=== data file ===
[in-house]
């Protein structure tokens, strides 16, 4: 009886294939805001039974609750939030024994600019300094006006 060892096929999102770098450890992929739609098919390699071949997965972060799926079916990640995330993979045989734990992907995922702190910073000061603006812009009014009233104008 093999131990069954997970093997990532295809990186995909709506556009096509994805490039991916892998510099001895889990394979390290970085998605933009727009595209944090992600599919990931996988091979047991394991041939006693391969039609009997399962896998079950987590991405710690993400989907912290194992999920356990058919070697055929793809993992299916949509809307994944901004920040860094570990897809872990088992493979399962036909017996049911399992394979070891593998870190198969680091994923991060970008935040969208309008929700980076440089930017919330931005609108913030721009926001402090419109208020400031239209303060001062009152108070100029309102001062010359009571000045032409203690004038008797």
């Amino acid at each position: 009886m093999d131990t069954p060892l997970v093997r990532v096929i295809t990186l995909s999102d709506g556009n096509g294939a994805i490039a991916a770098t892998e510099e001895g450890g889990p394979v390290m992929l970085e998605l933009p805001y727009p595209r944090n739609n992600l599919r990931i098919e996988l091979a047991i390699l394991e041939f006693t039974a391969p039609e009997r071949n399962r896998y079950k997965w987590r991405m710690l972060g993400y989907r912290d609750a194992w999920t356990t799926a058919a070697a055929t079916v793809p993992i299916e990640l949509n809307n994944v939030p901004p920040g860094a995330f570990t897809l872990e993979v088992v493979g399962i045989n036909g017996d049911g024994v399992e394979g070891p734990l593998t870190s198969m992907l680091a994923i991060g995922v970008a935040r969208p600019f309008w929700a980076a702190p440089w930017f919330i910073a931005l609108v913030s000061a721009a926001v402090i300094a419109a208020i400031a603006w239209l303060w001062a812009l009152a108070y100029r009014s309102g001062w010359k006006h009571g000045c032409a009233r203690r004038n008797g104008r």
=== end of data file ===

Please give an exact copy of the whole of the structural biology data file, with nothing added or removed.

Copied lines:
[in-house]
């Protein structure tokens, strides 16, 4: 009886294939805001039974609750939030024994600019300094006006 060892096929999102770098450890992929739609098919390699071949997965972060799926079916990640995330993979045989734990992907995922702190910073000061603006812009009014009233104008 093999131990069954997970093997990532295809990186995909709506556009096509994805490039991916892998510099001895889990394979390290970085998605933009727009595209944090992600599919990931996988091979047991394991041939006693391969039609009997399962896998079950987590991405710690993400989907912290194992999920356990058919070697055929793809993992299916949509809307994944901004920040860094570990897809872990088992493979399962036909017996049911399992394979070891593998870190198969680091994923991060970008935040969208309008929700980076440089930017919330931005609108913030721009926001402090419109208020400031239209303060001062009152108070100029309102001062010359009571000045032409203690004038008797």
């Amino acid at each position: 009886m093999d131990t069954p060892l997970v093997r990532v096929i295809t990186l995909s999102d709506g556009n096509g294939a994805i490039a991916a770098t892998e510099e001895g450890g889990p394979v390290m992929l970085e998605l933009p805001y727009p595209r944090n739609n992600l599919r990931i098919e996988l091979a047991i390699l394991e041939f006693t039974a391969p039609e009997r071949n399962r896998y079950k997965w987590r991405m710690l972060g993400y989907r912290d609750a194992w999920t356990t799926a058919a070697a055929t079916v793809p993992i299916e990640l949509n809307n994944v939030p901004p920040g860094a995330f570990t897809l872990e993979v088992v493979g399962i045989n036909g017996d049911g024994v399992e394979g070891p734990l593998t870190s198969m992907l680091a994923i991060g995922v970008a935040r969208p600019f309008w929700a980076a702190p440089w930017f919330i910073a931005l609108v913030s000061a721009a926001v402090i300094a419109a208020i400031a603006w239209l303060w001062a812009l009152a108070y100029r009014s309102g001062w010359k006006h009571g000045c032409a009233r203690r004038n008797g104008r």